This is a special one. I used to work in a messenger company when I was like 16 years old, in a summer break from school. I was trying to make a little bit of extra money in between my graffiti expeditions through train tunnels. I worked in a company where there were Afro-Americans working there and they were always playing house records—Marshall Jefferson's "Move Your Body," Adonis "No Way Back." So I always knew a little about house music to a degree.
My brother was out DJing and he was already into this stuff from that time period, but he didn't live with me so I wasn't really being schooled in music too much. Around '88 I was able to get into clubs and I started to hear more house. I was actually listening to a lot of hip-hop around that time. A lot of old school stuff like Big Daddy Kane, EPMD, Kool G Rap & DJ Polo, Biz Markie or Public Enemy. I used to listen to Mr. Magic, who just passed away recently, a very famous New York radio DJ, Red Alert, Chuck Chillout. Red Alert used to do a show and then after his show was over Tony Humphries would come on. There were two radio shows always running consecutively in New York, on Kiss FM and WBLS.
I don't remember who played "French Kiss" for the first time, but I heard that on the radio and was like "What the fuck is that?" Then I heard it again out in a club. I was in New York in a club I was working at and I heard it again. So one day I ran into Lenny Dee who lived down the street from me, and I asked him "Lenny, what is that record that breaks down and there is this girl moaning on it?" and he said it was "French Kiss" by Lil' Louis, and I asked "Can I borrow that record?" So he gave me the original on Dance Mania, white label with purple text on it.
And when did you first hear "Blackout"?
Well, I hadn't gone out and bought the album yet, but one night I was out on an expedition with a friend to paint some graffiti on trains and we were listening to this mix on WBLS in his car and "Blackout" came on. I get goose bumps just thinking about it. When I heard that I was like "what the fuck is this?" if I didn't find out what it was on the radio, I found out through my brother, and I went to this huge mega store that sold house, hip-hop and disco and asked then if they had Lil' Louis on cassette [laughs], because I had a walkman at the time.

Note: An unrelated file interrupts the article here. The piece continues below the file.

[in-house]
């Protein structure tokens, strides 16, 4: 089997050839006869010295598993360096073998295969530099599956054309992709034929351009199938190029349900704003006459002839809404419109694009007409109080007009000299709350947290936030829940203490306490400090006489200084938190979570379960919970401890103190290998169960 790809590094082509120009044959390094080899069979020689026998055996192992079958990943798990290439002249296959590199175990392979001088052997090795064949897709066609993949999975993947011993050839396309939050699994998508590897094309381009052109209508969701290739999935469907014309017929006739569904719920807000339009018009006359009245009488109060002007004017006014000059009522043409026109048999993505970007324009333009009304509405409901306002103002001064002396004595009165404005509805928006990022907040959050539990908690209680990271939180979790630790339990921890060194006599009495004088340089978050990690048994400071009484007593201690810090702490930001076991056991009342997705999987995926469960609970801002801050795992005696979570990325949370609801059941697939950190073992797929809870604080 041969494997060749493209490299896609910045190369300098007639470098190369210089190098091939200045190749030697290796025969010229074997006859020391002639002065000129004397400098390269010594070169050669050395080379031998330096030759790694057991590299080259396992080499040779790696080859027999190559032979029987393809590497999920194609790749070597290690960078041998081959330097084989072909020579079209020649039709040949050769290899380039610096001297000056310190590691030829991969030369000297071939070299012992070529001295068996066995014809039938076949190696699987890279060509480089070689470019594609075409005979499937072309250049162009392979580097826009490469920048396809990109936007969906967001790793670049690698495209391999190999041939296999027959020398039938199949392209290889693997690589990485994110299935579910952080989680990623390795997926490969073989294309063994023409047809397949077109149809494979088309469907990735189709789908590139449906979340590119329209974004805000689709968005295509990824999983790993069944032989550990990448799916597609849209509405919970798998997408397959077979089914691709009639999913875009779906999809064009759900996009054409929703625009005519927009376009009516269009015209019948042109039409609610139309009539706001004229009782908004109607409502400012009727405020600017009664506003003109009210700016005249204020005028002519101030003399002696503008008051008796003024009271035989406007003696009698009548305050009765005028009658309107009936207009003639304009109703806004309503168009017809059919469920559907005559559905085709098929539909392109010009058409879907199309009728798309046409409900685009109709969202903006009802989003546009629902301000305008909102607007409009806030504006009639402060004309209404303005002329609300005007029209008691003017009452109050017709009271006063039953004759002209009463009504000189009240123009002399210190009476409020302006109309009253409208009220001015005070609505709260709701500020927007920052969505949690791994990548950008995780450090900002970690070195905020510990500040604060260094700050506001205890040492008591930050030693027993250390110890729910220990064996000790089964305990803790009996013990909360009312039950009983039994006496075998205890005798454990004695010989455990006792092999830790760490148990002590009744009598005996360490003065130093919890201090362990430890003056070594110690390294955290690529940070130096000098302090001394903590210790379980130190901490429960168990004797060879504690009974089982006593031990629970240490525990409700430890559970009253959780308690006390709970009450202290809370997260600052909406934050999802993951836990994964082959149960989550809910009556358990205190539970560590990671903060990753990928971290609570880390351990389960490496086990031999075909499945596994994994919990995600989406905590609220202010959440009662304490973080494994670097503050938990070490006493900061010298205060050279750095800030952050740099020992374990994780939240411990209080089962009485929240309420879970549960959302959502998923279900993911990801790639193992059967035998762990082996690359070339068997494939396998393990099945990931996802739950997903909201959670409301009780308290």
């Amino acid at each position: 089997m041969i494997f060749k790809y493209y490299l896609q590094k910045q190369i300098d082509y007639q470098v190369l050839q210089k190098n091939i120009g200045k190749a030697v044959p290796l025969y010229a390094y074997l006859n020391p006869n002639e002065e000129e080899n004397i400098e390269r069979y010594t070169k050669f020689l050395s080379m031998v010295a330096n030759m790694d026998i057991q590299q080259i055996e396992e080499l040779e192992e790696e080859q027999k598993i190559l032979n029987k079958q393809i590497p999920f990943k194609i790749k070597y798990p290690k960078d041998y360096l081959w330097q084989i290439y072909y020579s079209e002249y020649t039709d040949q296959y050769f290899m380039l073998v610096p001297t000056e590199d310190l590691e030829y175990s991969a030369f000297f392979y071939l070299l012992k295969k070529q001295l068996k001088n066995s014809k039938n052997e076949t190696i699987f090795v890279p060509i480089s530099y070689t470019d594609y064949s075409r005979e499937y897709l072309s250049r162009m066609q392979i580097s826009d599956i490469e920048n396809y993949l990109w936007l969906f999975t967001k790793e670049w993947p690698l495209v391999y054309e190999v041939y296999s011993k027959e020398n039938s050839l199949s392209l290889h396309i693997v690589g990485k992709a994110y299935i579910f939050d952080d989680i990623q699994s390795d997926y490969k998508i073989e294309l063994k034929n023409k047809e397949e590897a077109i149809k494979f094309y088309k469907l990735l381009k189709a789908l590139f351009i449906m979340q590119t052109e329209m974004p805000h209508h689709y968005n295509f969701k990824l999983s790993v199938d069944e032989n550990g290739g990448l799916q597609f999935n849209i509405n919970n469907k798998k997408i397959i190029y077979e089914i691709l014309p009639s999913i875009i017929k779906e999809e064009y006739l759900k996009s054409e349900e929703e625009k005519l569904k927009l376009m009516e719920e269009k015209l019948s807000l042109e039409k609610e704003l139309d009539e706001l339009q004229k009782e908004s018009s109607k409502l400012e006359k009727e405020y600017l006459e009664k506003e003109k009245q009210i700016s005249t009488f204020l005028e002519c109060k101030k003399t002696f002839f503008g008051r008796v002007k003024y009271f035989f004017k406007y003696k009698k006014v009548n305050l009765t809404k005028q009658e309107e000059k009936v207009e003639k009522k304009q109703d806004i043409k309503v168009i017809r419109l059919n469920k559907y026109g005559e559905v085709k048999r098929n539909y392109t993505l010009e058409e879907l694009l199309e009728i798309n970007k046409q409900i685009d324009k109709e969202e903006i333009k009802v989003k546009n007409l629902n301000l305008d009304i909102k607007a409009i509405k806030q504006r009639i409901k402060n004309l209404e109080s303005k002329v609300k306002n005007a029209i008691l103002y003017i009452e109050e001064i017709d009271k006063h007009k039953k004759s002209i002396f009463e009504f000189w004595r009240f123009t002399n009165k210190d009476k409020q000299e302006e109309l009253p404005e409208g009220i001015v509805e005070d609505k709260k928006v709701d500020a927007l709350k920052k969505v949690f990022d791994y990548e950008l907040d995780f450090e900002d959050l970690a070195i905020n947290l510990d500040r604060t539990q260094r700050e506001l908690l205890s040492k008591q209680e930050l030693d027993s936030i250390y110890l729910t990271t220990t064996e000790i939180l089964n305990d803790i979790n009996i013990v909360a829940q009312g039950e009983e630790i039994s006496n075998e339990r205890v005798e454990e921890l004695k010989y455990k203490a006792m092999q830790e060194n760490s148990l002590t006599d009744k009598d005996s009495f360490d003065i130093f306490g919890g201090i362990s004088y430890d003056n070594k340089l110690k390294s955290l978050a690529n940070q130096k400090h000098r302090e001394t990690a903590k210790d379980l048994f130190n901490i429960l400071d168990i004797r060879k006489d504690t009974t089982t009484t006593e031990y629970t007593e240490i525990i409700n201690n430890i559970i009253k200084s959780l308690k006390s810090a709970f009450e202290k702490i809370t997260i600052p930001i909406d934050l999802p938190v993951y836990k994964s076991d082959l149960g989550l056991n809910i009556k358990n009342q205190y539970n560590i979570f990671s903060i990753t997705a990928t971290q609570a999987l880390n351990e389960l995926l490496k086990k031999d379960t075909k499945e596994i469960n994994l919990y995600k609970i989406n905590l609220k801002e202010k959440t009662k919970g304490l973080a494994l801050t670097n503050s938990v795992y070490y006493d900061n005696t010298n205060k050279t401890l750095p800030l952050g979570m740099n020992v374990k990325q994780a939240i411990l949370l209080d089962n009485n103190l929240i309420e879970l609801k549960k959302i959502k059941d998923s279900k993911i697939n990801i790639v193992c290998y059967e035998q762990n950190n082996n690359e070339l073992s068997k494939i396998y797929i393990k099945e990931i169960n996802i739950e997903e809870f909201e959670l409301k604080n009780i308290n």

I would go around listening to that album. The whole album was just incredible. From the jazz tracks to "Insecure"—what a beautiful track. I even played it at my wedding. I had a dance with my ex-wife in 2000 and we had "Insecure," it's just such a beautiful, emotional jazz track. I never really smoked weed too much, but when I was young I used to smoke with my friends. We were kind of bad kids, and I hung out with a pretty bad crowd in New York. We used to smoke, and I remember sitting on the train lines listening to that Lil' Louis album and that "Blackout" was just the track. When I did a track with Drop Bass Network when I was making hard acid stuff in '93/'94, it had the vocal sample: "We will dwell in the house of the lord, forever."
Easy Street, 1990
This is probably one of the best stories of all. Joey Beltram was writing as Poes. When I was painting graffiti I used to know writers from all over the city. I befriended a guy who was friends with Joey, and he invited me out to Queens to a place where they parked trains and they were painting a lot of them.
I got to be friends with Joey and once, when we were painting there in the daytime, Joey asked me if my brother was Frankie Bones and he started to talk to me about music to see if I knew anything, but I really didn't. Apart from disco and electro I didn't know much, I wasn't well versed and I wasn't a DJ so I didn't really have that much to converse with him about—our friendship was really over graffiti.
Around 1990, when Bones opened the record shop and I started working there, he asked me if I knew somebody by the name of Joey Beltram, a writer, and I said I didn't know who he was talking about. Bones said he knows you, but Bones didn't know exactly where from. I said I didn't know any Joeys. I knew him by the name of Poes, because in graffiti we were always calling each other by our tag names. Then one day Joey finally came into the store and I thought "Oh shit, you're fucking Poes!" [laughs]